Her passion could be visibly seen in other outlets. The way she attacked the cleaning in the mornings, rapidly sweeping back and forth with a determined look on her face. The satisfaction that a clean house and shop brought her was surpassed only by the pleasure she felt the few times when her mother absolutely raved about a hat she had spent an excessive amount of time on.
War came, and Sophie didn't like it. She didn't really know anyone personally involved, but the things she read in the paper were enough to make her flushed and angry and so very, very disappointed. And it was all over something silly, something trivial, and yet so many lives were being lost.
She sold more black hats, with beaded black veils, to weeping mothers, wives, and daughters.
But Lettie got a new job, and that was good. A good job, a bakery job, and it suited her perfectly. Whenever Sophie was swallowed by her hugs, she smelt of sugar and toffee. The sweetness suited her sister, and she could just imagine how well the bakery must be doing with her pretty sister tending to customers.
Sophie was right. Lettie would come to Sophie exhausted, huffing about the exuberant customers as she kicked off heels. The bakery was doing well. So well, in fact, that Lettie had little time for dances or tea with her sister. It was too crowded to leave, there were never any off hours like there were at Sophie's hat shop, and when she was done working she was simply too tired to do anything else.
So Sophie didn't visit at first. She didn't want to get in the way, didn't want to cause a problem, and she wasn't terribly fond of crowds. She made up her mind to visit sometime when she thought it would be the least crowded.
With everyone out in the square for the parade, surely there would be less in the bakery?
She took the trolley, then to the alleys. It was easier to find the bakery on the main roads, but it was too crowded to navigate the streets efficiently. She thought though, maybe, that she was perhaps slightly lost, and constantly turned her head back down to inspect the little sheet of paper she had written down the directions she had gotten from Lettie on. She couldn't follow them exactly, not with the crowds on the streets, and it was harder to figure out which way was the right way when she was taking a slightly-altered back route.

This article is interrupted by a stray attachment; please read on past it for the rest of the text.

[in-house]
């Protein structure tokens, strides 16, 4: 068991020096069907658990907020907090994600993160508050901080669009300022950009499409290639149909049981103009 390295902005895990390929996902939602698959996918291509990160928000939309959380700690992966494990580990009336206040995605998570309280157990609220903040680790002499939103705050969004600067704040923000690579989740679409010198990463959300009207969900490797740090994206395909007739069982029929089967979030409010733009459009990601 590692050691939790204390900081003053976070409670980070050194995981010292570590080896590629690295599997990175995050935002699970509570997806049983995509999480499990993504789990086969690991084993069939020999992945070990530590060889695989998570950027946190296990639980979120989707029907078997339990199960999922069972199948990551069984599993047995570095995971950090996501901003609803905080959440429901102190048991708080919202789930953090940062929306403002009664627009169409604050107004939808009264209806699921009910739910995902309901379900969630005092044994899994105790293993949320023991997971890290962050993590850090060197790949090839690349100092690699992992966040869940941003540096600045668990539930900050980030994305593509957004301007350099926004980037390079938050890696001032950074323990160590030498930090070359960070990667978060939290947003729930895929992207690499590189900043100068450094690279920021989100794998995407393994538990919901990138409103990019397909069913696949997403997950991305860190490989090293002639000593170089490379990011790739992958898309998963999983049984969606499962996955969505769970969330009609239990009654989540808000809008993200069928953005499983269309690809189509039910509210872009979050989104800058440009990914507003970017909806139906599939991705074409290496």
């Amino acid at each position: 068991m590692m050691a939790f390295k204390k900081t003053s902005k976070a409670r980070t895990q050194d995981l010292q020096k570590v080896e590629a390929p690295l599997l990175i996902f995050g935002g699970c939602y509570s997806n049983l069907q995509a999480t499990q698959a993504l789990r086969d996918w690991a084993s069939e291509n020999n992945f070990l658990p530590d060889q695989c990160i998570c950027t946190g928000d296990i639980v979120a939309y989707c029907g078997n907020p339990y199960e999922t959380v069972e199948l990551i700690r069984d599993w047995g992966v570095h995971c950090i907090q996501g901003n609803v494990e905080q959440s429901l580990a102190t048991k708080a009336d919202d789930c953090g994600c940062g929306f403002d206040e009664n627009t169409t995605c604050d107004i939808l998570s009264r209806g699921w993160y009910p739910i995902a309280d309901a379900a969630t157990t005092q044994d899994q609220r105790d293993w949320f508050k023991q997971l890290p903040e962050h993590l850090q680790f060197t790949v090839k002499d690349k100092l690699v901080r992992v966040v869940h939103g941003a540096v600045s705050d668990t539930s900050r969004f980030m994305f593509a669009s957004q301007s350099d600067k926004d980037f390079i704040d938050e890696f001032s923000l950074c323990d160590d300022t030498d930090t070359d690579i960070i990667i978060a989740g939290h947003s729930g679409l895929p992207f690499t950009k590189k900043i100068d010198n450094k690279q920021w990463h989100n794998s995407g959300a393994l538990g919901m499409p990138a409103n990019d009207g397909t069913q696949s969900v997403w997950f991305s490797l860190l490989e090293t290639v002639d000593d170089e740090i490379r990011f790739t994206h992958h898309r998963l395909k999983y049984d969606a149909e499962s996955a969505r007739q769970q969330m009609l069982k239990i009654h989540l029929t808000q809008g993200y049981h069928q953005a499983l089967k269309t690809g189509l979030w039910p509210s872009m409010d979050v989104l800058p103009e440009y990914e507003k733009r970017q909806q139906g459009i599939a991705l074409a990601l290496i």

The alleys were quiet and she could hear the birds chirp, the roar of the crowds dying back and dimming. She looked around, contemplating her directions.
And almost ran into a soldier.
She sucked in air, not expecting it. Her mind went blank – she wasn't used to dealing with men. And were the complimenting her? What were they doing?
She just wanted to get away. She was uncomfortable in their presence, with their closeness, and their forceful, coaxing tones. She felt the urge to run, but she was too timid; a mouse indeed. Perhaps she should stay. They were probably just being helpful. She didn't really know how men behaved, after all, let alone soldiers.
But their possible kindness still made her nervous. She rejected their offers, stepped back, frowned solidly. These soldiers could not be kind, were just messing with her, and she didn't like it.
The smell of hyacinths flooded her senses and a hand landed solidly on her shoulder.